Hey there folks! I have something to confess. I find fermenting things like something quite fascinating. And I do so since I brewed my first homemade beer. I’m one of those kind of people that seize almost any situation and try to learn something. And while making beer has an obvious and predictable end (I mean, drinking the beer if everything had gone right) the amount of background behind this quite simple process is overwhelming. I know I’m not the only one interested about this things out there on the internet anyway. I’m looking at you, compulsive brewers 😉
But the fermentation options don’t stop at brewing beer. Yogurt, sour cream and kefir, bread, beer or wine, great part of bakery products, pickles and even some teas. It’s a long list. Fermentation is behind some of the most emblematic foods of a few civilizations. And while the perspective of understanding how these lovely microorganisms pre-digest your food seems disgusting for some people, I found it very intriguing.
So let me jump straight in: What the hell is fermentation?
The basics of fermentation. What is it?
Fermentation is in fact a metabolic pathway. I know it sounds weird, but let me explain. It is pretty obvious that every living body needs energy, which is obtained burning a fuel, usually a carbohydrate. This process is called catabolism, opposed to metabolism. Usually, this fuel is burned by the aerobic respiration at the mitochondria, an energy factory located inside the cell cytoplasm. But when oxygen is not available for this process, there are other ways of obtaining energy: fermentation. The small living microorganism (bacteria) that lives in your yogurt knows very well how to do this.
So what are the key differences between the regular aerobic respiration and the fermentation? The first step stays the same for both: the glycolisis (sugar rupture) breaks up the glucose, our carbohydrate, into pyruvate. This process is developed inside the cytoplasm, and readily after that comes the first difference. In the aerobic respiration process, the pyruvate enters the mithocondria using a carrier, where it undergoes the citric acid cycle, aka Krebs cycle. This results in CO2 and water as waste products. Don’t freak out at this point! This is regular respiration. You inhale O2 and exhale CO2 as waste product while you burn sugar at your muscles. The correlative process can be found in the eucariotic single celled microorganism, like yeast for example.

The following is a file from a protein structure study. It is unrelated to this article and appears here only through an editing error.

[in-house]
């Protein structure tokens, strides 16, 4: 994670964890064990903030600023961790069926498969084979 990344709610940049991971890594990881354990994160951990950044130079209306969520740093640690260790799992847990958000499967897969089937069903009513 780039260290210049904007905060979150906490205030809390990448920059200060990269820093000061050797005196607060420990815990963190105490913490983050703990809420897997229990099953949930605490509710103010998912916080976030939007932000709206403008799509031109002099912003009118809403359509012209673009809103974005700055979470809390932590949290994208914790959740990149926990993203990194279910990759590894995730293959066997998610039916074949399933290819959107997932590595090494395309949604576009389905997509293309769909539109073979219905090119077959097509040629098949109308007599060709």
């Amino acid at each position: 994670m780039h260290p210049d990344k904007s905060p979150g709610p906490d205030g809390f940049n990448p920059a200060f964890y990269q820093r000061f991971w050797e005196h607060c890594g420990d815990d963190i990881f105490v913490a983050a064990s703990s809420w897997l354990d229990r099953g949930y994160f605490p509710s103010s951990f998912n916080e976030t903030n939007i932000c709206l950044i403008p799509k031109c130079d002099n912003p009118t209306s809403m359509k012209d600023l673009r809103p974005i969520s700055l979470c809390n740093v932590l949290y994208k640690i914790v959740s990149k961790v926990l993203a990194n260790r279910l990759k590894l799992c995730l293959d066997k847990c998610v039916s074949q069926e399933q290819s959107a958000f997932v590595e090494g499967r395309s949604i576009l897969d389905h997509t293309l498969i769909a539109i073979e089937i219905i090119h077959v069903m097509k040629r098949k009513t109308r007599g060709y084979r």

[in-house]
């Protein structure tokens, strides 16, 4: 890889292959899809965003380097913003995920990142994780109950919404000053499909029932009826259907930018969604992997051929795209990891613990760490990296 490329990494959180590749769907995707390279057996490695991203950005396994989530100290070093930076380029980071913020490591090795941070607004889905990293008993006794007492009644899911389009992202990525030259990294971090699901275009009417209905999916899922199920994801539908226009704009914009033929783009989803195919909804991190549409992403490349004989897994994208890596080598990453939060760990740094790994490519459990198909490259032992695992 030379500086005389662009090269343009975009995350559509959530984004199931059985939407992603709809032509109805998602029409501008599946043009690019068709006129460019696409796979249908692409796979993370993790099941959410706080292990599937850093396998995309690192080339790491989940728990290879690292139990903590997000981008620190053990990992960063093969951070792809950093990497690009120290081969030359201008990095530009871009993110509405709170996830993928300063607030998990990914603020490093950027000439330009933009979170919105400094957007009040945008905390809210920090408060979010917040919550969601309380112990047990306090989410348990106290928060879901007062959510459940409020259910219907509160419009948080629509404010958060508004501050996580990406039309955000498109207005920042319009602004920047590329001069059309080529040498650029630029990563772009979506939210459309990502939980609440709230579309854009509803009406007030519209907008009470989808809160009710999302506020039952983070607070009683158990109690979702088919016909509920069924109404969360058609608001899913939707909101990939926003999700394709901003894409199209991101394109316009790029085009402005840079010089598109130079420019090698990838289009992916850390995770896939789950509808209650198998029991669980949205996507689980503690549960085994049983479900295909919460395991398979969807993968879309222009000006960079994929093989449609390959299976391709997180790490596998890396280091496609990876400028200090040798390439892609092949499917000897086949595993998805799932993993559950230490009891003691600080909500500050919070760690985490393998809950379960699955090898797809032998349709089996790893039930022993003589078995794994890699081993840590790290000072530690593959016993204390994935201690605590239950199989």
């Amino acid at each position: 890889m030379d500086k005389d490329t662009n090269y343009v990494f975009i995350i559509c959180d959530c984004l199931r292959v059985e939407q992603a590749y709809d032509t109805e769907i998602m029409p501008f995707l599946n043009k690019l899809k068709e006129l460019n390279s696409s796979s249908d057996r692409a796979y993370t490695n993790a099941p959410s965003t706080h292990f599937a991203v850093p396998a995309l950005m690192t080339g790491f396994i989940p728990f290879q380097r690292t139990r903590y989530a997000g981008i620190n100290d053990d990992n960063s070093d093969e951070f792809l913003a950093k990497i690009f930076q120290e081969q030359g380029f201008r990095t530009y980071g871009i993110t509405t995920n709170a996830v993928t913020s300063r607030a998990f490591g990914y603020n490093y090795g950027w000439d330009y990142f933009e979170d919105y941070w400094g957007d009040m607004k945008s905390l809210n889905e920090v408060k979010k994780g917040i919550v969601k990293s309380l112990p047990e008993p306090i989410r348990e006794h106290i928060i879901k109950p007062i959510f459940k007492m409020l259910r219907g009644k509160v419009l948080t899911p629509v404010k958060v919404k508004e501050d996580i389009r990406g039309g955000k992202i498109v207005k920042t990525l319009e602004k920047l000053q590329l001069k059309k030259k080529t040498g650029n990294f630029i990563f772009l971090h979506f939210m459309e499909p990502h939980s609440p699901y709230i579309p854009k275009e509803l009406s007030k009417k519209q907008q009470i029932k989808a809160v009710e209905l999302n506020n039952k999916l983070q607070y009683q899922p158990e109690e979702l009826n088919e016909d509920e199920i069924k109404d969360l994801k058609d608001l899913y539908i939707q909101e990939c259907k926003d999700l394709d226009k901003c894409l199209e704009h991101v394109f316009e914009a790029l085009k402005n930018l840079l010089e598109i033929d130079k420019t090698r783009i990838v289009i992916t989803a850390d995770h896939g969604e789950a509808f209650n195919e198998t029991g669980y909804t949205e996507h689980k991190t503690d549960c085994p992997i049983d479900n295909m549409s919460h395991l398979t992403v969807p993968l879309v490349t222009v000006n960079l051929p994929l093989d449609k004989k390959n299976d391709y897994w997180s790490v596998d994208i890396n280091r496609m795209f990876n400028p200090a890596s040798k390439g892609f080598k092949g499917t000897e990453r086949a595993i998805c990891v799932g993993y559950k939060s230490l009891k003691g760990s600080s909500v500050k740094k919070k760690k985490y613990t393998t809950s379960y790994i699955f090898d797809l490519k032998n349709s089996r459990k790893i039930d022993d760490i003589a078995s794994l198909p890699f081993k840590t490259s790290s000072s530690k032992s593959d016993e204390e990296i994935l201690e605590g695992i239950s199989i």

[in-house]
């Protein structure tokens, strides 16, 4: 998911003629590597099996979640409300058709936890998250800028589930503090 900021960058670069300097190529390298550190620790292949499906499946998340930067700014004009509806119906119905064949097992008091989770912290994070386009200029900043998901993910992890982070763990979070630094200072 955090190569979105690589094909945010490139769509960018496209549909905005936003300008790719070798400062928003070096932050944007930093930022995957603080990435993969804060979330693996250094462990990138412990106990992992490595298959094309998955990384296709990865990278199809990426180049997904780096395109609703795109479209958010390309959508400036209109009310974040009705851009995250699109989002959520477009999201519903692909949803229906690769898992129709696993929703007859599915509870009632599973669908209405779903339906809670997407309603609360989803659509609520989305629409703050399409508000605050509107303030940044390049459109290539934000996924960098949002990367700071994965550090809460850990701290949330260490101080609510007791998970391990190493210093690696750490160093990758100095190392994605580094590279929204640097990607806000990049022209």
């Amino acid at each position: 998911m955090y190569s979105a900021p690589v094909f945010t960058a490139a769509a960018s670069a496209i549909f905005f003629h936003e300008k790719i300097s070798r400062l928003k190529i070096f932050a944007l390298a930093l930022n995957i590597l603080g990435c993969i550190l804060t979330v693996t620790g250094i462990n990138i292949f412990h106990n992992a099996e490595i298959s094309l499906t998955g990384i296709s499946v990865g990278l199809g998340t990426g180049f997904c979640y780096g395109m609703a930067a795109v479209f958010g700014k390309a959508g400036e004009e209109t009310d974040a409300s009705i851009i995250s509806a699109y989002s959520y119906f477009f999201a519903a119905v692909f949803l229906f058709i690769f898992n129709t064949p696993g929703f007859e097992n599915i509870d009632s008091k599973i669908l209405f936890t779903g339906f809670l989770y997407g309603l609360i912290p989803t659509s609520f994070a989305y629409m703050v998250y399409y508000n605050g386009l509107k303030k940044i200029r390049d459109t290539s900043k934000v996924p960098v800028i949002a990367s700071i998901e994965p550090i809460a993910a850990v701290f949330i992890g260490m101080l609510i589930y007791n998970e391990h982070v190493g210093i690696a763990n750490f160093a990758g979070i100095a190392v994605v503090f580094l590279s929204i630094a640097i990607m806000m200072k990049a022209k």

When oxygen levels are very low, oxygen can no longer be used as final electron acceptor and pyruvate doesn’t enter the mitochondria. Instead, this pyruvate remains in the cytoplasm. There, it is transformed into different waste products. Some of you may be surprised, but the muscles in our body are also capable of fermenting if the oxygen intake is not high enough, generating lactic acid as waste product, i.e. lactic fermentation. This happens specially when there is a great muscular effort in a short period of time.
Fermentation is not a full energy yielding process, and we can appreciate this by looking at the waste products: No simple molecules at the end? Then there is still energy there to extract. Therefore, if you are a facultative anaerobic little bacterium (which means that you can live both with and without oxygen in your environment) and even if you are fermenting, you should still be interested in “breathing” oxygen too.
Fermentation is a wide field and I could still write more and more about it’s theory and biochemical implications. But I’m no expert, and science is not that funny without experiments, right? So that’s in what I’m working now and what I will speak about in the next post, now that we have a small context. Keep it simple, keep it nice!